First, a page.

And the former Warner Music exec answers the burning question: what the heck is a "audiovisual secondary-rights business"?
On June 5, ole media Management, a music publishing company owned by the Ontario Teachers' Pension Plan, ceased to exist -- sort of. The 15-year-old firm changed its name to Anthem Entertainment as part of a rebranding that reflects its evolution into a music company with several distinct departments, as well as the vision of CEO Helen Murphy, a veteran music executive who took the helm last November. "Our roots are in music publishing," she says. But at this point, publishing accounts for only about half of Anthem's business -- which also now includes recordings, music production services and audiovisual royalties collection.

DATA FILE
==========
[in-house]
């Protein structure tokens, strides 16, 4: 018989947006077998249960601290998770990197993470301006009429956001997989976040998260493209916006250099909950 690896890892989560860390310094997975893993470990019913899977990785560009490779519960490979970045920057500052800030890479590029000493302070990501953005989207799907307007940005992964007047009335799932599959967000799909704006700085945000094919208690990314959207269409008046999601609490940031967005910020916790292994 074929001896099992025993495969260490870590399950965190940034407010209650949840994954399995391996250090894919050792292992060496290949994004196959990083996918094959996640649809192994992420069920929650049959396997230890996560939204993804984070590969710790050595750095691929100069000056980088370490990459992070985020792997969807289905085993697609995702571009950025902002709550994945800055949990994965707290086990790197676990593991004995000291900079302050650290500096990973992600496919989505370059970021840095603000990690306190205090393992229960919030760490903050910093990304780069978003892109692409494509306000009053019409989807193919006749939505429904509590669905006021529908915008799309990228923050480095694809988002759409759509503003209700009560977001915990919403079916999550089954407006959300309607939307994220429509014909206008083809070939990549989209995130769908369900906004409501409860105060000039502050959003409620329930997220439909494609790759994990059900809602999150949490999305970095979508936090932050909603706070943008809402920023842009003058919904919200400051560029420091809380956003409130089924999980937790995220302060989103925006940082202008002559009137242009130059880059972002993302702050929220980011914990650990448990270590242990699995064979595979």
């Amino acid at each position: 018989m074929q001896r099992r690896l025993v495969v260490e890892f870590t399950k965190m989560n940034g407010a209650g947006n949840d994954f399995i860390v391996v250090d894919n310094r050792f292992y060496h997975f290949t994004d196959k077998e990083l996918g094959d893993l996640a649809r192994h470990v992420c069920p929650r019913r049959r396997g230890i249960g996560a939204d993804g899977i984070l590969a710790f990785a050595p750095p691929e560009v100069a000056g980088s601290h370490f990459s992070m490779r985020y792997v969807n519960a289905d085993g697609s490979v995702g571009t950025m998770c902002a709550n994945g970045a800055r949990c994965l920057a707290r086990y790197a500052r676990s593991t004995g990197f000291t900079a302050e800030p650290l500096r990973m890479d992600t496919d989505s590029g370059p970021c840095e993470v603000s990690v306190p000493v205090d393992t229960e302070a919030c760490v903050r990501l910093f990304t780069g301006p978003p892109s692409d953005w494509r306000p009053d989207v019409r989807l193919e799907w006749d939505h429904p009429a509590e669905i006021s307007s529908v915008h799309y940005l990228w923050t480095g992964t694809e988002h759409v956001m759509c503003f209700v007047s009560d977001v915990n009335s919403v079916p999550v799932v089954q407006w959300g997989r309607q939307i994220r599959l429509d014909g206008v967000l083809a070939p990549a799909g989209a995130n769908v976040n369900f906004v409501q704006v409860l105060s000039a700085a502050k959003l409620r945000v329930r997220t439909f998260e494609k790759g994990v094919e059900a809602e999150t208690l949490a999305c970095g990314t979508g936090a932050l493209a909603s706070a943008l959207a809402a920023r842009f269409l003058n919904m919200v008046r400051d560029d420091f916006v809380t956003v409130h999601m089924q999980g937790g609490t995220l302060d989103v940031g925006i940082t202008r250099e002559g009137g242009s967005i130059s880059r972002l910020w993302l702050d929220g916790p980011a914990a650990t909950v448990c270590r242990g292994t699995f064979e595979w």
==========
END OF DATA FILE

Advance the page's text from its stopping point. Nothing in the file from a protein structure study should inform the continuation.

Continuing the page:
Murphy wants the rebranding to put more focus on these businesses and give the company a name that's more dynamic (and, incidentally, easier on copy editors). The name comes from the original Anthem Entertainment Group, the Canadian record label founded by Rush manager Ray Danniels, which ole acquired in 2015. "It's a joyous name," she says, speaking by phone from the company's headquarters in Toronto, where Murphy, who grew up in Canada but spent most of her adult life in New York, now keeps an apartment. "Everybody knows what an anthem is."
The name change also signals a new direction for The Company Formerly Known as ole, which was one of the first publishing companies funded by an institutional investor -- in its case, the Pension Plan. Ole initially grew mainly through acquisitions -- it now has publishing rights to about 50,000 songs by over 400 songwriters -- and several years ago was said to be looking to sell itself. A sale never happened, and in May 2018 former CEO Robert Ott sold his stake in the business to the Pension Plan, which now owns the enterprise. Going forward, Murphy's plan involves organic growth.